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Author ORCID Identifier


Open Access Dissertation

Document Type


Degree Name

Doctor of Philosophy (PhD)

Degree Program


Year Degree Awarded


Month Degree Awarded


First Advisor

Rebecca Lorimer Leonard

Second Advisor

Haivan V. Hoang

Third Advisor

Julie Hemment

Subject Categories

Rhetoric and Composition


Using a qualitative approach through interview data and a grounded theory methodology, this dissertation focuses on the literacy practices of immigrant families from various former Soviet Republics, primarily Russian-speaking Jewish immigrants in the Boston area. The immigrant literacy users in my study developed reading and writing strategies within spaces of contingency, flux, and danger in order to survive. By interviewing these immigrants who are now in their seventies, eighties, and nineties, the study asks first, how these elders pass on literacy and language practices to their family members, and second, what the members of that family gain through the passing of these practices. These narratives recount lifetimes of literacy experience during times of war and migration and are particularly valuable as the field of literacy studies looks toward methodologies that triangulate how people use and pass literacies across countries and generations. The analysis of this data shows that elders pass to their children and grandchildren what is termed in this project as “safeguard literacies.” That is, elders’ literacy and language practices were developed in times of extreme duress, and the narratives show how safeguard literacies are passed onto children and grandchildren in order to build intergenerational connective networks, to provide access to cultural and familial “storehouses,” and to enable their progeny’s survival by showing them how to read circumspectly not just texts but a world that is always changing. By centering multilingual immigrant elders’ narratives about literacy use during times of war and migration, this study pushes against approaches that delimit language use to nation state affiliation and assimilation; rather, the immigrant elders in this study convey that their literacies, rather than being a result of deficit or lack, develop in spite of, and because of, precarity and offer powerful and flexible strategies that last across time and space.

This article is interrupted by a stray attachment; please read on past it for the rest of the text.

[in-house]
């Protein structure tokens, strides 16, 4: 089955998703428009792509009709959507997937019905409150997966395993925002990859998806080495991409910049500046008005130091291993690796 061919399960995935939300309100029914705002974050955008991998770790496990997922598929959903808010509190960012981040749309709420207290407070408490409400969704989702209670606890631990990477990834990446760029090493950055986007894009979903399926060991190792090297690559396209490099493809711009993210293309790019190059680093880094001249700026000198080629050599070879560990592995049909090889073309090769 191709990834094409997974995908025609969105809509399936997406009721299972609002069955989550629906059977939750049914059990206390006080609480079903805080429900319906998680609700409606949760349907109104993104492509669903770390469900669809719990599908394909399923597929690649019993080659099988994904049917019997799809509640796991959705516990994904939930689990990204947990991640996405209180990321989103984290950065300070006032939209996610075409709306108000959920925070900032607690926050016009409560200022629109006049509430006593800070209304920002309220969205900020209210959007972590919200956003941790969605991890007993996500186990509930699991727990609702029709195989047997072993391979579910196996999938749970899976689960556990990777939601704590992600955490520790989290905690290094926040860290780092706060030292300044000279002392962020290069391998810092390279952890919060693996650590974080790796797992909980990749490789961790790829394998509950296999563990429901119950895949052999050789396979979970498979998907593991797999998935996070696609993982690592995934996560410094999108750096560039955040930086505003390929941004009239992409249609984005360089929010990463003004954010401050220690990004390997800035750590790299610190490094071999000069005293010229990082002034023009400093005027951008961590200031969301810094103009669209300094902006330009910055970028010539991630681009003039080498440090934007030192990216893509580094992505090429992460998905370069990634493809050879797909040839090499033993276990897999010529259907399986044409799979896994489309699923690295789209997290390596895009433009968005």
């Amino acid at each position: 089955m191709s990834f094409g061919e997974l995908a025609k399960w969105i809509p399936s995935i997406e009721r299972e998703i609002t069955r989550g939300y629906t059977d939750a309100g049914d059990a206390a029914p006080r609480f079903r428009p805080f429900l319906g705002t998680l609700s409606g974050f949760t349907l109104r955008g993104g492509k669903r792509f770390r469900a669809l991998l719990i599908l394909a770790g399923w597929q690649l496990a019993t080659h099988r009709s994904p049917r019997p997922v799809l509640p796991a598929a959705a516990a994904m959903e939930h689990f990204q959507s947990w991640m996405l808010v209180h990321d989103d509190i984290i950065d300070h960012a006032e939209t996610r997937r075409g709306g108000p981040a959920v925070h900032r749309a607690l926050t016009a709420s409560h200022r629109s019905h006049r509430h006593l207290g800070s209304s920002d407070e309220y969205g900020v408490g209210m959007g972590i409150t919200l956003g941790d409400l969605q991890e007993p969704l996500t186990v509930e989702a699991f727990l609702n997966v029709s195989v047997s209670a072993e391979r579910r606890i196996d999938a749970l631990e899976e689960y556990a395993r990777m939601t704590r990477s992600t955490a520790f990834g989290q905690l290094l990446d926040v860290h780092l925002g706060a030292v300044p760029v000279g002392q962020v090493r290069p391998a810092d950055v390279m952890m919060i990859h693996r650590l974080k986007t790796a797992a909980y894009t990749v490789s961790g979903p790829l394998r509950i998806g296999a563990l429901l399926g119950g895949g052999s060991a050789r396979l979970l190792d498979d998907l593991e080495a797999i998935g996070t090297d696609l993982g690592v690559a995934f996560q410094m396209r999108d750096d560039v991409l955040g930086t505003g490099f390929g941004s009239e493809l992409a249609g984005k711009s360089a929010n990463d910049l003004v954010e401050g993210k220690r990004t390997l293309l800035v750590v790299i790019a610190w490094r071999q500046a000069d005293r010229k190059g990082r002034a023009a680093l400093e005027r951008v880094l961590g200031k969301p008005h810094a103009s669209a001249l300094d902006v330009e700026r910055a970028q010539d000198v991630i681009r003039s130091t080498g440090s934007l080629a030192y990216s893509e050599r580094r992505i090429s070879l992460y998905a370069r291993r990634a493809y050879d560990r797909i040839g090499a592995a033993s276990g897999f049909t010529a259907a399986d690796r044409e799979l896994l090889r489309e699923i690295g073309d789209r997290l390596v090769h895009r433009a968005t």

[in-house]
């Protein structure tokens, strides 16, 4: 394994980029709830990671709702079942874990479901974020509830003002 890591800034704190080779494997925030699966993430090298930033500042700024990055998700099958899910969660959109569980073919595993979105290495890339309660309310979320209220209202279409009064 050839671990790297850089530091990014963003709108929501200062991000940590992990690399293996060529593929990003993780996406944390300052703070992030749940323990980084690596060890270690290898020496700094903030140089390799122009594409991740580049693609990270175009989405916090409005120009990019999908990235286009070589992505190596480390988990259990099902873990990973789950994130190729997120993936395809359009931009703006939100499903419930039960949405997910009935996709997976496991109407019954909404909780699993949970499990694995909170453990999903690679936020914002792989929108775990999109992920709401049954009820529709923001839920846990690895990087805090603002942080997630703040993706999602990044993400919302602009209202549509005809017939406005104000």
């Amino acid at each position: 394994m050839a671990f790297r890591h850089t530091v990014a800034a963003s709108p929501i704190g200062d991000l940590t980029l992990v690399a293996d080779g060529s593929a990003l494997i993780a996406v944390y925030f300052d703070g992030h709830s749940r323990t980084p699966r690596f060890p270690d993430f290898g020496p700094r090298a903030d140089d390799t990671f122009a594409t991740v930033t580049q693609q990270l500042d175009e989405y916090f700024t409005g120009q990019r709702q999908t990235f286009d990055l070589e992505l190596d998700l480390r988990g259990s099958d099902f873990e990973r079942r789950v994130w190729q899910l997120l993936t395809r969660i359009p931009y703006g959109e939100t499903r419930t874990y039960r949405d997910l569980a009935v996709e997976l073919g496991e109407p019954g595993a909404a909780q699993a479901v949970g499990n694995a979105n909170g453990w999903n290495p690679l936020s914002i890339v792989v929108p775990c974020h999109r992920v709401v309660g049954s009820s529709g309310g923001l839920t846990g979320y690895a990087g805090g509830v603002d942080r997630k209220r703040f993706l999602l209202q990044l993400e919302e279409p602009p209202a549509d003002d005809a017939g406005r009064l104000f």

Creative Commons License

Creative Commons Attribution-Noncommercial 4.0 License
This work is licensed under a Creative Commons Attribution-Noncommercial-Share Alike 4.0 License.